Adam Wexler, who was always into hi-fi equipment, started hanging around high-end audio shops when he was just a kid. By the time he was in college, he was selling a local shop's traded-in components and speakers.
He wasn't just into it for the money; he wound up with a really cool hi-fi on the cheap.
After college, he worked for a couple of stores before landing a sales-and-design position gig with one of New York's top high-end dealers. Now with Stereo Buyers Wexler is ready to take it to the next level. He buys high-quality audio for cash in the tri-state area of New York, New Jersey, and Connecticut, though he will occasionally accept equipment shipped to him.
Please understand: Wexler isn't interested in your Sony receiver, Marantz CD changer, or the Pioneer cassette deck you bought at a yard sale for 10 bucks 20 years ago. No, he's looking good stuff, high-end audio of any vintage, in good working condition. Tube gear, sure, and high-end solid-state amplifiers, turntables, tuners, speakers, etc. E-mail him a list of your gear, and he'll get back to you.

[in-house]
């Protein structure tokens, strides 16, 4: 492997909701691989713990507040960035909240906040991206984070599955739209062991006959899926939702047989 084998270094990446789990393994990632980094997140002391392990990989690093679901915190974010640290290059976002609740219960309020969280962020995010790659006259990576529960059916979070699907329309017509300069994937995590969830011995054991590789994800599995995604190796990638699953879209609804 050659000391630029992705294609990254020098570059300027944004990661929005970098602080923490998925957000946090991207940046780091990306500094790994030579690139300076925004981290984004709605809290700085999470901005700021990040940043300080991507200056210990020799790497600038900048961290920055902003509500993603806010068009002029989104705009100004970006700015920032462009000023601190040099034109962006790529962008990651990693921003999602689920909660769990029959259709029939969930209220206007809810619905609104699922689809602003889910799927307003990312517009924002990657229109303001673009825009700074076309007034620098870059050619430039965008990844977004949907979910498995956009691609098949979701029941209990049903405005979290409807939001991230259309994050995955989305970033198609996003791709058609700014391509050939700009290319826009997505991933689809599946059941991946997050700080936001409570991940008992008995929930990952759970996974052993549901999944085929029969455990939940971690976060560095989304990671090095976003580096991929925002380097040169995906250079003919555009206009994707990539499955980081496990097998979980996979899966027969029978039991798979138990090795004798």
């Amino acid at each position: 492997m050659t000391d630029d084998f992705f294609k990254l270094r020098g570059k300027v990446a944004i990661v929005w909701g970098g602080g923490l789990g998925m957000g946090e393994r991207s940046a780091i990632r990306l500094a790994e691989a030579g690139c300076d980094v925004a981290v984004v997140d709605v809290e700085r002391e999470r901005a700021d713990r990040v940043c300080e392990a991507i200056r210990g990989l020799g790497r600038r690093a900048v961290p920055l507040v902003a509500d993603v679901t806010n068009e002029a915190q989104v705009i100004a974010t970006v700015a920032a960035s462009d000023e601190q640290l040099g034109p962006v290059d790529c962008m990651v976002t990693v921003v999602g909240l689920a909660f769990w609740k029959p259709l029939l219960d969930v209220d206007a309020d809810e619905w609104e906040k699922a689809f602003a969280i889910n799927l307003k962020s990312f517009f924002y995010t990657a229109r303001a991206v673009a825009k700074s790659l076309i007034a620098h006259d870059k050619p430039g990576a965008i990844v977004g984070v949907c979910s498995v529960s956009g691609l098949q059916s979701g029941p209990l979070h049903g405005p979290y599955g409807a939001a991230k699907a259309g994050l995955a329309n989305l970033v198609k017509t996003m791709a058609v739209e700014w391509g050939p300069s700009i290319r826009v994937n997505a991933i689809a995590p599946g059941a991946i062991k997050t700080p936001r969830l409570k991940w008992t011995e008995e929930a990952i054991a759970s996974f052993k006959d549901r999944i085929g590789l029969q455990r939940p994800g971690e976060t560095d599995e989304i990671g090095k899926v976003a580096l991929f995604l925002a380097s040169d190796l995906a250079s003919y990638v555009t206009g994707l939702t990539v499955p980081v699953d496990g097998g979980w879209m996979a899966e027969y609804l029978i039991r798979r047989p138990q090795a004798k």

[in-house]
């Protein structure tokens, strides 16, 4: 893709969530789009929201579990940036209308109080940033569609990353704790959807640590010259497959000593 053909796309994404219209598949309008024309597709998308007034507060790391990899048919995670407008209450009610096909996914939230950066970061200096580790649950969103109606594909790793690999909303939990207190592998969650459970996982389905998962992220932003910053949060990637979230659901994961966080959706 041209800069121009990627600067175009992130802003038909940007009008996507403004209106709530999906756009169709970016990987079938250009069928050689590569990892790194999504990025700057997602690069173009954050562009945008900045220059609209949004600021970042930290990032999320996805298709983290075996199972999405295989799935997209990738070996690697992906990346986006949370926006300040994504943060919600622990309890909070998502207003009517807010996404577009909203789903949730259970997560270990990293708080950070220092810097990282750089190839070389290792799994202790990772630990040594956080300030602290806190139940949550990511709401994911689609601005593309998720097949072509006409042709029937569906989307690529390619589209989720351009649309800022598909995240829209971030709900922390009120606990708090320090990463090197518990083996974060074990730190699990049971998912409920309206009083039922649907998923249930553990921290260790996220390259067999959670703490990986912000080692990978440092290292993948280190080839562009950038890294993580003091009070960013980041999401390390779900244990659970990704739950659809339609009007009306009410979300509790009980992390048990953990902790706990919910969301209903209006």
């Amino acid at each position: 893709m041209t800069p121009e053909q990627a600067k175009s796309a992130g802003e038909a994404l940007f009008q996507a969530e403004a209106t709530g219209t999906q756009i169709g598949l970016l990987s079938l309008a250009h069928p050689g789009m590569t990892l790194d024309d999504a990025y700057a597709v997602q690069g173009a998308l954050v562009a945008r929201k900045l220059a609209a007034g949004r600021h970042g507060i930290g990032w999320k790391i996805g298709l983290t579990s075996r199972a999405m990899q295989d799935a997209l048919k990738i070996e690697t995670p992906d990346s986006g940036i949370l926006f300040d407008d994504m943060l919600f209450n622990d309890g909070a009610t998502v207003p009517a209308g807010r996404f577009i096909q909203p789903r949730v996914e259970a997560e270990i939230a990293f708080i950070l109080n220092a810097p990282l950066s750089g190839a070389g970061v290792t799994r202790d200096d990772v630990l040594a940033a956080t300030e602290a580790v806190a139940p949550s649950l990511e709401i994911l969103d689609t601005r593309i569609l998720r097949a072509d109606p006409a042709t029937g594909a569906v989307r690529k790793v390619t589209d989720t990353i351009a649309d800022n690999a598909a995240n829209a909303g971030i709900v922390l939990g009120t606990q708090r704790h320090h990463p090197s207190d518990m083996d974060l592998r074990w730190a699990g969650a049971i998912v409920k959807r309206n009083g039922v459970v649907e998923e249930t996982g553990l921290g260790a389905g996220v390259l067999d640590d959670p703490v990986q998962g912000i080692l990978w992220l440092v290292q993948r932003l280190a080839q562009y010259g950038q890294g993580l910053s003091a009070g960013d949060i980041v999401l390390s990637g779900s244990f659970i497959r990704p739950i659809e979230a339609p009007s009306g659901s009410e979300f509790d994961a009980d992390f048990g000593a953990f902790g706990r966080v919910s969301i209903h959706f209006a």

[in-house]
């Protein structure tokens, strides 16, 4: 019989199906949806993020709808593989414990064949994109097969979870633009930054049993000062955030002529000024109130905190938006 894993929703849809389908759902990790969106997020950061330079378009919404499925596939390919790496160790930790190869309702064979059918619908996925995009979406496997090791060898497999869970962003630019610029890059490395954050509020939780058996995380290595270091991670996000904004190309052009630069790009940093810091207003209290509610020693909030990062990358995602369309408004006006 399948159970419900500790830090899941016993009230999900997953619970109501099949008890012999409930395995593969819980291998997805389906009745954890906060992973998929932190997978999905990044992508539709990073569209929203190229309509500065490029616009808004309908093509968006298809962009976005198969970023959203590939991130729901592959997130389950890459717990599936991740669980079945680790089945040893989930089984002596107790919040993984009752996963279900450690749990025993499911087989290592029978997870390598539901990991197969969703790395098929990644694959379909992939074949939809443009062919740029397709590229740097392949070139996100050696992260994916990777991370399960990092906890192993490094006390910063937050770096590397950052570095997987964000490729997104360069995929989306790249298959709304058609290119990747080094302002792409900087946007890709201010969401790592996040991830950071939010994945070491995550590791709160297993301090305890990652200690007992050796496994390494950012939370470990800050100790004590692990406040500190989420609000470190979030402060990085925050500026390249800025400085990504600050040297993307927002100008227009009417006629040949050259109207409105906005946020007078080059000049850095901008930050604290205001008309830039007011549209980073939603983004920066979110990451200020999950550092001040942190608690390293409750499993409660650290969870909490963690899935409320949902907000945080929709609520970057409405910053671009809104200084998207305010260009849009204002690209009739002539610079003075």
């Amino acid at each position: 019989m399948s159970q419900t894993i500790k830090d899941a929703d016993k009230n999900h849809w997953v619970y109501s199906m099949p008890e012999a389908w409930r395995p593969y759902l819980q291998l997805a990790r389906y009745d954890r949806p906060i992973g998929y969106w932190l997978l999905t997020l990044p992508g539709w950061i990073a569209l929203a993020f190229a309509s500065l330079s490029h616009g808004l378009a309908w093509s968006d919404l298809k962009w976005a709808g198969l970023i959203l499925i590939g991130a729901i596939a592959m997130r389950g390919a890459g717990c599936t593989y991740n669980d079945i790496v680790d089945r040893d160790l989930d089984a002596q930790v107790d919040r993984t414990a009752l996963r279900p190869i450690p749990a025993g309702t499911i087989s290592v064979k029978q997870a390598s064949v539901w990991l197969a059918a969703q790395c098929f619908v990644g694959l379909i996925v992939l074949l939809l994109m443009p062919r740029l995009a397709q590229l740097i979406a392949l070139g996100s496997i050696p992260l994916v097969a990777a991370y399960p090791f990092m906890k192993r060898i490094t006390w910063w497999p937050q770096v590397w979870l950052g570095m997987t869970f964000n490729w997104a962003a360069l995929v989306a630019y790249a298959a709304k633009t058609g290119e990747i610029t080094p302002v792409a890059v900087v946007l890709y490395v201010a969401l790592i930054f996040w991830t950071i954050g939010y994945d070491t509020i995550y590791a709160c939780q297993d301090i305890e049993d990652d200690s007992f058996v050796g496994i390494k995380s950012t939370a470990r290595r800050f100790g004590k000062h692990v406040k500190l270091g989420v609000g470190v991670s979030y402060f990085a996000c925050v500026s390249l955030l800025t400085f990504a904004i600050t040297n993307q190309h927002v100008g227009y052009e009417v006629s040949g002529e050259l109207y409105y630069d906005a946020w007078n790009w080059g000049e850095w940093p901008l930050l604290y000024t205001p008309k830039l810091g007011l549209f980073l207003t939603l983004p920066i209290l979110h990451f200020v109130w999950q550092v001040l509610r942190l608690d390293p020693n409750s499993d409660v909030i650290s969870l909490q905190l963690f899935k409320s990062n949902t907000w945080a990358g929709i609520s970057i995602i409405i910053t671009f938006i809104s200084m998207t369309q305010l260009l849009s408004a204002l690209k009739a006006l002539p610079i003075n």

You can think of Stereo Buyers as your high-end broker. Wexler works with estate managers, as well as divorce and bankruptcy attorneys, and he will evaluate equipment value and help turn equipment into cash for clients. He also collaborates with a number of high-end audio shops and buys their traded-in equipment.
Naturally enough, Wexler gets a lot of calls from widowers and divorced women who need to sell their recently departed husband's hi-fi equipment. Wexler shows up with cash in hand, and if he likes what he sees, he'll box the gear up and drive it away. Nowadays, he's hearing from people who need to sell their equipment because they need money. Yikes!
He's come across a lot of really ancient gear from people who were going to put it out on the street. In some cases, the most desirable stuff doesn't even have to work; Wexler will have it repaired and then sell it.
BTW, that eye-popping green tube amp in the photo was made by Wexler's friend David Wang. He calls it "Trippy Amplification," and I want to know more about it. Could deserve a blog; we'll see.